Let rulers see the good in you
- 3:1 Tell believers they're to obey the government rulers and officials, and to stay alert for opportunities to do something good for someone.
- 3:2 Tell them not to badmouth anyone. In dealing with other people they should always try to be peaceful, kind, and gentle.
- 3:3 I can testify that there was a time when we, too, acted like disobedient fools. We got baited and hooked by the sinful pleasures of this world. And we ended up living evil lives. We envied and hated other people. They disgusted us.
Thank God for his kindness
- 3:4 But that all changed.1
God our Savior came to us
bringing with him his goodness and kindness.
He saved us.
Not because of anything good we had done,
but because of his mercy.
He washed us spiritually clean.
Through the power of the Holy Spirit
we became new again.
God, through Jesus Christ our Savior,
poured the Spirit all over us.
We’re now right with God,
for no reason other than God’s kindness.
We’ve got an inheritance waiting for us, too.
That hope is eternal life.
- 3:8 You can count on those words. I want you to insist that believers accept these teachings. This way, those who believe in God will be able to devote themselves to doing good things for other people. Everyone can benefit from it.
How to deal with troublemakers
- 3:9 Avoid getting into arguments about dumb ideas, genealogies, and debates about Jewish laws.2 There’s nothing helpful about that. Talk like that only hurts people.
- 3:10 If you’ve got a troublemaker causing splits in your group, give that person a first warning and the second morning. After that, give that person elbow room—don’t have anything more to do with the individual.
- 3:11 People like that are damaged goods, warped in the head. They actually condemn themselves as sinners. They do it by the way they live.
On a personal note
- 3:12 I’m going to send either Artemas or Tychicus to you. When that person gets there, please do your best to meet me in Nicopolis.3 I’m planning to spend the winter there.
- 3:13 Also, do your best to help the lawyer Zenas along with Apollos when they get ready to leave. Make sure they have everything they need for the trip.
- 3:14 Also, help our people to get into the habit of doing good things for others, so we can begin to meet the urgent needs ahead. Otherwise, the people are not going to be much good for anything.
- 3:15 Everyone with me says hello to you. Please give our greetings to those believers who love us. May all of you experience God’s kindness.4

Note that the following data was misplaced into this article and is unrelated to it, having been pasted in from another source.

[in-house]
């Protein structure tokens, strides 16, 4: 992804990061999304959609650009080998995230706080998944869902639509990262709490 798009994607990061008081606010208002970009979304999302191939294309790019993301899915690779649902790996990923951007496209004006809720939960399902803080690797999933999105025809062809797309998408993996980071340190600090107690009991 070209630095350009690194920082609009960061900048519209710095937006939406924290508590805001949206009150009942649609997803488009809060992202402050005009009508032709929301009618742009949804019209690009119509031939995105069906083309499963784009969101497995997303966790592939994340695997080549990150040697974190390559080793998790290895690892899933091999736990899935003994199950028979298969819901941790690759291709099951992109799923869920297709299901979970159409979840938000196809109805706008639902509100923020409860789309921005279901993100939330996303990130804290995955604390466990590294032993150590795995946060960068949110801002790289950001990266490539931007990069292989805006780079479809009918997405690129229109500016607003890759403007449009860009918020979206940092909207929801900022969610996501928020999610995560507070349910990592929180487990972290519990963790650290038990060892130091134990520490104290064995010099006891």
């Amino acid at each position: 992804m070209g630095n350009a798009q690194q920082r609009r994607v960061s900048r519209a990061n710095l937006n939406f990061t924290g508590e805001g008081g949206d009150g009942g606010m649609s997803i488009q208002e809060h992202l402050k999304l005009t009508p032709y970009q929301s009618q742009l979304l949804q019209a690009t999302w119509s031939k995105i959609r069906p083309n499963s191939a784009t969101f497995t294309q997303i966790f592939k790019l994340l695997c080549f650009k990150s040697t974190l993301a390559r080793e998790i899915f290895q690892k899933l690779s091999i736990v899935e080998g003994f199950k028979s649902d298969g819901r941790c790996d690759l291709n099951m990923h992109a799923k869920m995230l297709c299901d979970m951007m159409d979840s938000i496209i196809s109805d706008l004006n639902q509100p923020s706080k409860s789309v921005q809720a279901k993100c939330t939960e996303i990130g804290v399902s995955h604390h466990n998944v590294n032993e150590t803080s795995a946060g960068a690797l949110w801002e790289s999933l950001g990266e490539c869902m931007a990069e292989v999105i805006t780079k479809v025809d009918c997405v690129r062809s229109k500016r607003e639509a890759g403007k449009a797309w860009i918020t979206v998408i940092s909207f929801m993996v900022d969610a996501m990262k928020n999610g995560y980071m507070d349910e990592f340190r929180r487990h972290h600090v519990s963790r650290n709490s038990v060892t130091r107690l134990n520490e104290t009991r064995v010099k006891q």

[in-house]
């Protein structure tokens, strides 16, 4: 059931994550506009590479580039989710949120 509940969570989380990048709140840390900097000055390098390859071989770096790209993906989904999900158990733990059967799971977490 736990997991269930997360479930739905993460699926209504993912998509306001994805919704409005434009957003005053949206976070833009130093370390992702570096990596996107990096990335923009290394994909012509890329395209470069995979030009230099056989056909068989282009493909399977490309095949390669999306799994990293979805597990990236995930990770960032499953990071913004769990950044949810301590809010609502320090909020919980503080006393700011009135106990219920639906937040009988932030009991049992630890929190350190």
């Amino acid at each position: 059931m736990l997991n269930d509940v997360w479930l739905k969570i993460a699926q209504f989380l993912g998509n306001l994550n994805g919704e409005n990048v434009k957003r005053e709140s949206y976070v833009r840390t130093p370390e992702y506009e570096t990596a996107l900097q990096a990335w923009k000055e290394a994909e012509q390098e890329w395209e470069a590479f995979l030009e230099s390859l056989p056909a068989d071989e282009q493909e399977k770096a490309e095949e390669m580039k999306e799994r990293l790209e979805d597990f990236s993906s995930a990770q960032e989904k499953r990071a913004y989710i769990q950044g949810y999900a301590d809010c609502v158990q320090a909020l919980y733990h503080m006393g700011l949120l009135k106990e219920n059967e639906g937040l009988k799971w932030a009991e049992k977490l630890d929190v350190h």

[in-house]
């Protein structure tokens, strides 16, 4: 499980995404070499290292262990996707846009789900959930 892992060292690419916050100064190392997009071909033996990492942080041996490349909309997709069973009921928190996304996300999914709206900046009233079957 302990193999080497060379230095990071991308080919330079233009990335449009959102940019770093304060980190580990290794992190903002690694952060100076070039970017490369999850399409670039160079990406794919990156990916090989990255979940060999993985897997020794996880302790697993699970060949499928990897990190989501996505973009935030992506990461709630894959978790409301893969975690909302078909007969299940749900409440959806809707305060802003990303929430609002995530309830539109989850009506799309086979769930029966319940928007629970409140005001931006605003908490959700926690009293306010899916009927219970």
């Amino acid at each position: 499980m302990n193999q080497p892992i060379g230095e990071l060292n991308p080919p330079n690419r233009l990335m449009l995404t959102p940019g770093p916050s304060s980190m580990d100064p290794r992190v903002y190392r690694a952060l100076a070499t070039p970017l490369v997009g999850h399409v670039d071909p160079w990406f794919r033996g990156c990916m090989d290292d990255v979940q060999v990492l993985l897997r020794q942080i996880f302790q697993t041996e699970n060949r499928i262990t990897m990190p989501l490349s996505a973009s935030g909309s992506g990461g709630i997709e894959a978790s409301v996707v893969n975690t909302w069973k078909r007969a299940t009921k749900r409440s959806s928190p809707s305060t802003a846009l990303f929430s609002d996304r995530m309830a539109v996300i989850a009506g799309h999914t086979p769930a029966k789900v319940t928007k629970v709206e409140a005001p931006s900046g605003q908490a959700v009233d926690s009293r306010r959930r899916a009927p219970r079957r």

Many Bible experts consider these verses, 3:4-7, part of an early Christian song or part of a statement of faith known as a creed.
Tradition and genealogies were important to observant Jews. In some cases, the family tree determined what a Jew could or couldn’t do. Three families of Jewish priests, about 500 years before Paul, returned from exile in what is now Iraq. But because they couldn’t prove they were priests by tracing their genealogy back to the tribe of Levi, they were disqualified (Ezra 2:61-62). A group of 652 other returning exiles couldn’t even prove they were Jews (Ezra 2:59).
Capital of the Roman province on what is now the west coast of Greece, about 300 miles (480 km) north of Crete.
The people of the island nation of Crete, like most other people around the coast of the Mediterranean Sea, lived under the thumb of the Roman Empire. Why do you think Paul would advise the citizens to obey rulers appointed by an oppressive, occupying invader?
Many Bible experts speculate that Titus 3:4-7 was either an early Christian song or a statement of faith that Christians recited as a creed. What does it feel like to you, lyrics or a creed?
If you had to boil down the message in Titus 3:4-7 to a single statement, what do you think that statement should be?
Paul told Titus, “Avoid getting into arguments about dumb ideas, genealogies, and debates about Jewish laws” (3:9). Bible experts are left guessing what Paul was talking about. Read the footnote about this. Is there anything about this info that rings true or perhaps sounds a little shaky?
LIFE APPLICATION. Paul uses loaded words to describe how sinful people feel about others: “We envied and hated other people. They disgusted us” (3:3). Really? Is that how people outside the faith tend to feel about others they know, such as their family, friends, and coworkers?
LIFE APPLICATION. What you think about Paul’s advice for how to handle the troublemaker who likes to drive wedges between people? Essentially, Paul seems to say we should warn them once, warn them twice, and then make ourselves unavailable to them (3:10).